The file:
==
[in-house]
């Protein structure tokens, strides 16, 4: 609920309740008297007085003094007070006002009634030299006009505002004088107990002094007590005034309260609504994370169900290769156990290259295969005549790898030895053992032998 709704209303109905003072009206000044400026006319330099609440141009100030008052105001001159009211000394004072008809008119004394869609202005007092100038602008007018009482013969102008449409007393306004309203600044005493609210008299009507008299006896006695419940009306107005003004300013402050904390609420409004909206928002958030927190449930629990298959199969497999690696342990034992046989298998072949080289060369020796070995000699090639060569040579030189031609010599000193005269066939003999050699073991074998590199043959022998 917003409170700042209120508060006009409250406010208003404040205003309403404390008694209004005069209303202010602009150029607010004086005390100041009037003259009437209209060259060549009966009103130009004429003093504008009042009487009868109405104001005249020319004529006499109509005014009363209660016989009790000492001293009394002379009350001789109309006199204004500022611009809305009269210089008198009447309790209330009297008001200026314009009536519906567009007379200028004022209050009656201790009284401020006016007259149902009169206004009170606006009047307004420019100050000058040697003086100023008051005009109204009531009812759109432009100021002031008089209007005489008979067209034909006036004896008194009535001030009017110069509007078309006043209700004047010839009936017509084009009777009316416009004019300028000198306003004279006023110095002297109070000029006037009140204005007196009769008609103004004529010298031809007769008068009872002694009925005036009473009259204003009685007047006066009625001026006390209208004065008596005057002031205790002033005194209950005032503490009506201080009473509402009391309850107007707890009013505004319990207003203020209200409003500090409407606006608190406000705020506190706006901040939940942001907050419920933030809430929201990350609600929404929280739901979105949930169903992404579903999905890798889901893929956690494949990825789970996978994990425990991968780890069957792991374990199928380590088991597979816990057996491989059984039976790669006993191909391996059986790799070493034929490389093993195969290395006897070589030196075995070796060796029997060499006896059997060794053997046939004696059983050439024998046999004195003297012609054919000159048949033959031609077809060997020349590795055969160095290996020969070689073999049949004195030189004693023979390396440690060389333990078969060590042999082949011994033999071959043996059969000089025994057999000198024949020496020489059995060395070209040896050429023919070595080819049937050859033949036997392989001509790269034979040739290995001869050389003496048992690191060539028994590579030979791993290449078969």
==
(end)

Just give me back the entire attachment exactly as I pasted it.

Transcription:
[in-house]
């Protein structure tokens, strides 16, 4: 609920309740008297007085003094007070006002009634030299006009505002004088107990002094007590005034309260609504994370169900290769156990290259295969005549790898030895053992032998 709704209303109905003072009206000044400026006319330099609440141009100030008052105001001159009211000394004072008809008119004394869609202005007092100038602008007018009482013969102008449409007393306004309203600044005493609210008299009507008299006896006695419940009306107005003004300013402050904390609420409004909206928002958030927190449930629990298959199969497999690696342990034992046989298998072949080289060369020796070995000699090639060569040579030189031609010599000193005269066939003999050699073991074998590199043959022998 917003409170700042209120508060006009409250406010208003404040205003309403404390008694209004005069209303202010602009150029607010004086005390100041009037003259009437209209060259060549009966009103130009004429003093504008009042009487009868109405104001005249020319004529006499109509005014009363209660016989009790000492001293009394002379009350001789109309006199204004500022611009809305009269210089008198009447309790209330009297008001200026314009009536519906567009007379200028004022209050009656201790009284401020006016007259149902009169206004009170606006009047307004420019100050000058040697003086100023008051005009109204009531009812759109432009100021002031008089209007005489008979067209034909006036004896008194009535001030009017110069509007078309006043209700004047010839009936017509084009009777009316416009004019300028000198306003004279006023110095002297109070000029006037009140204005007196009769008609103004004529010298031809007769008068009872002694009925005036009473009259204003009685007047006066009625001026006390209208004065008596005057002031205790002033005194209950005032503490009506201080009473509402009391309850107007707890009013505004319990207003203020209200409003500090409407606006608190406000705020506190706006901040939940942001907050419920933030809430929201990350609600929404929280739901979105949930169903992404579903999905890798889901893929956690494949990825789970996978994990425990991968780890069957792991374990199928380590088991597979816990057996491989059984039976790669006993191909391996059986790799070493034929490389093993195969290395006897070589030196075995070796060796029997060499006896059997060794053997046939004696059983050439024998046999004195003297012609054919000159048949033959031609077809060997020349590795055969160095290996020969070689073999049949004195030189004693023979390396440690060389333990078969060590042999082949011994033999071959043996059969000089025994057999000198024949020496020489059995060395070209040896050429023919070595080819049937050859033949036997392989001509790269034979040739290995001869050389003496048992690191060539028994590579030979791993290449078969």